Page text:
Hong Kong is grappling with a growing mountain of waste resulting from China’s ban this year on imports of 24 types of unprocessed rubbish–part of an effort to upgrade its recycling industry and reduce pollution.
The Hong Kong government acknowledges its inability to cope with the problem, saying that it lacks the land to develop an effective recycling industry. Critics say, meanwhile, that the city has done too little to upgrade and develop its waste management system, Reuters reported.
Until last year, Hong Kong exported over 90% of its recyclables to China. That all changed at the end of 2017 as the effects of the Chinese ban, which included Hong Kong despite its status as a special administrative region of China, started to be felt around the world.
Huge mountains of old newspapers, cardboard and office scrap have piled up on Hong Kong’s docks over the past few months while plastic waste has been dumped into the landfills.
A city of more than 7 million people, Hong Kong deposits around two-thirds of its waste into landfills—5.6 million tons annually. Little is recycled.
Hong Kong’s deputy director for environmental protection, Vicki Kwok, said the government had announced multiple measures over the past few months to stymie the flow of garbage, including funding support to help upgrade local recyclers and was prioritizing waste reduction at the source by appealing to businesses and consumers.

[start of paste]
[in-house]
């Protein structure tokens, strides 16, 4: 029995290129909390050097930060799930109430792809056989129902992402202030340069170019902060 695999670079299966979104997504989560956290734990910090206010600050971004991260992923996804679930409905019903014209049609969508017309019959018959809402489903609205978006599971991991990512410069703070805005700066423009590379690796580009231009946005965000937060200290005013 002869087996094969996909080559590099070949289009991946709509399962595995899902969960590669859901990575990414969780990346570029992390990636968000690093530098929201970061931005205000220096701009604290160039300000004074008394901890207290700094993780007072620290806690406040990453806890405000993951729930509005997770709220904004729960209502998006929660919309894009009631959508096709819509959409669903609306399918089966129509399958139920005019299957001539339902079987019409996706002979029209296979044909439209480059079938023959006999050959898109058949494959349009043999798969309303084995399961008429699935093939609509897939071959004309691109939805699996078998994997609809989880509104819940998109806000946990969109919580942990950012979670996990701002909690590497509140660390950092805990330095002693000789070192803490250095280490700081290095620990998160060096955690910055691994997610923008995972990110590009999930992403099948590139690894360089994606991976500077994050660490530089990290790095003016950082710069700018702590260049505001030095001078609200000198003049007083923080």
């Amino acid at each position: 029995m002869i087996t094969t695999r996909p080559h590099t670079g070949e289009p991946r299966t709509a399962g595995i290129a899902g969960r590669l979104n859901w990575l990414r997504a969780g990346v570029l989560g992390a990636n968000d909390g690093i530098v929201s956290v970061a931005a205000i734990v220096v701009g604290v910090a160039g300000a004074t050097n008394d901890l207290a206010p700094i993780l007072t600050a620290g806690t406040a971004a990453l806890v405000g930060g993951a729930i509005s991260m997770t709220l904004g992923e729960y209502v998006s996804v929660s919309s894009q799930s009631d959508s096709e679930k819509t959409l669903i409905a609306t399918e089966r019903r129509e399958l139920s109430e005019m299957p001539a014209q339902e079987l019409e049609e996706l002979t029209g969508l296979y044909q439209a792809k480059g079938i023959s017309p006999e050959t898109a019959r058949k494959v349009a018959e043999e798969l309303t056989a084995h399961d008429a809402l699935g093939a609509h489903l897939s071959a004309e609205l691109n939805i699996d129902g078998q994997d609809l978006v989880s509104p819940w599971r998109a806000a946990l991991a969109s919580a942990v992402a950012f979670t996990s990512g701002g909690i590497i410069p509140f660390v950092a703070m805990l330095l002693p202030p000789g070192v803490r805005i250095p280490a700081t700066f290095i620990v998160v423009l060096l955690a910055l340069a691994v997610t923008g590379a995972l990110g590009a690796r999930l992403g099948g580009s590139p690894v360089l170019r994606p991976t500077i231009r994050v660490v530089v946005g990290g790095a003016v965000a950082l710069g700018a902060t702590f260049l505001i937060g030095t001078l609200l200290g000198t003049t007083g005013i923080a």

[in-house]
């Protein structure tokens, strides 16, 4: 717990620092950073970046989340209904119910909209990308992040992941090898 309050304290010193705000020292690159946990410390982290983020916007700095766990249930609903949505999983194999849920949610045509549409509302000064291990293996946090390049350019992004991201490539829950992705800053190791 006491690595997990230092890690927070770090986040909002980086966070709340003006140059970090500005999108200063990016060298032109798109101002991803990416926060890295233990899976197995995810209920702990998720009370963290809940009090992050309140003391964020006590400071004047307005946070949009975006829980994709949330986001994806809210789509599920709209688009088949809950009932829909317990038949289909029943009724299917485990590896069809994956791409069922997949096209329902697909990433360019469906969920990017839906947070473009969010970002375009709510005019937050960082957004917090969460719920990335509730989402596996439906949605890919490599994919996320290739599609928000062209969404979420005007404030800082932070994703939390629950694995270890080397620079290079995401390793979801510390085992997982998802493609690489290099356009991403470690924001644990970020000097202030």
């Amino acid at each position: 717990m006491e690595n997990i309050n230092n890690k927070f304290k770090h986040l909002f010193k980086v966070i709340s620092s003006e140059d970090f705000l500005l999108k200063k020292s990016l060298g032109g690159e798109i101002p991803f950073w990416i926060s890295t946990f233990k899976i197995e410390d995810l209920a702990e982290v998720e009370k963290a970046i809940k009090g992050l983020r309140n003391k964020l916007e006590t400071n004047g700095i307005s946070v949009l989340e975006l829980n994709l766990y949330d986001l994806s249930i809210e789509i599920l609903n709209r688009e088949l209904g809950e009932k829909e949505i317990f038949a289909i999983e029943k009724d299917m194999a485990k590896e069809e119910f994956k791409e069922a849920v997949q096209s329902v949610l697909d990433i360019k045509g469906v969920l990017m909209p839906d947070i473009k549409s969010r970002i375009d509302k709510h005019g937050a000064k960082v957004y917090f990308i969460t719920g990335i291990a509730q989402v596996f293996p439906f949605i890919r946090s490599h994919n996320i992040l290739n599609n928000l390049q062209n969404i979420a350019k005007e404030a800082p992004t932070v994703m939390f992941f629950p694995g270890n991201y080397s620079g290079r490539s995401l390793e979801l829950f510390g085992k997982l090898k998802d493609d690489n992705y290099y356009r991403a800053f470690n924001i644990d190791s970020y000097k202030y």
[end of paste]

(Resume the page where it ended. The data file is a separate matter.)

An average Hong Kong resident throws away around 1.4 kilograms daily, more than double that of Asian cities such as Tokyo, Seoul and Taipei, which have implemented extensive recycling programs, according to the government.
Food waste, which accounts for the bulk of total waste generated, amounts to some 3,600 tons each day.
The government is aiming to open a facility this year that would convert food waste into energy and usable resources. However, the total recycling capacity will be a maximum of 200 tons daily while a second phase starting operations in 2021 will process a maximum of 300 tons per day.
Kwok said the government was planning to expand three active landfills set to reach capacity starting next year.
Hong Kong, which has already filled up 13 landfills in its history, is planning to start charging consumers for what they throw out but implementation is unlikely to take effect in the coming two years, the government has said.
Landfill waste is typically highly toxic and can severely damage surrounding ecosystems. The planned expansion of the landfills is likely to further impact a growing number of residents in affected areas, green groups have said.
In the meantime, municipal waste continues to rise unabatedly, surging 80% over the past 30 years, while Hong Kong’s population has grown 36%, according to the government.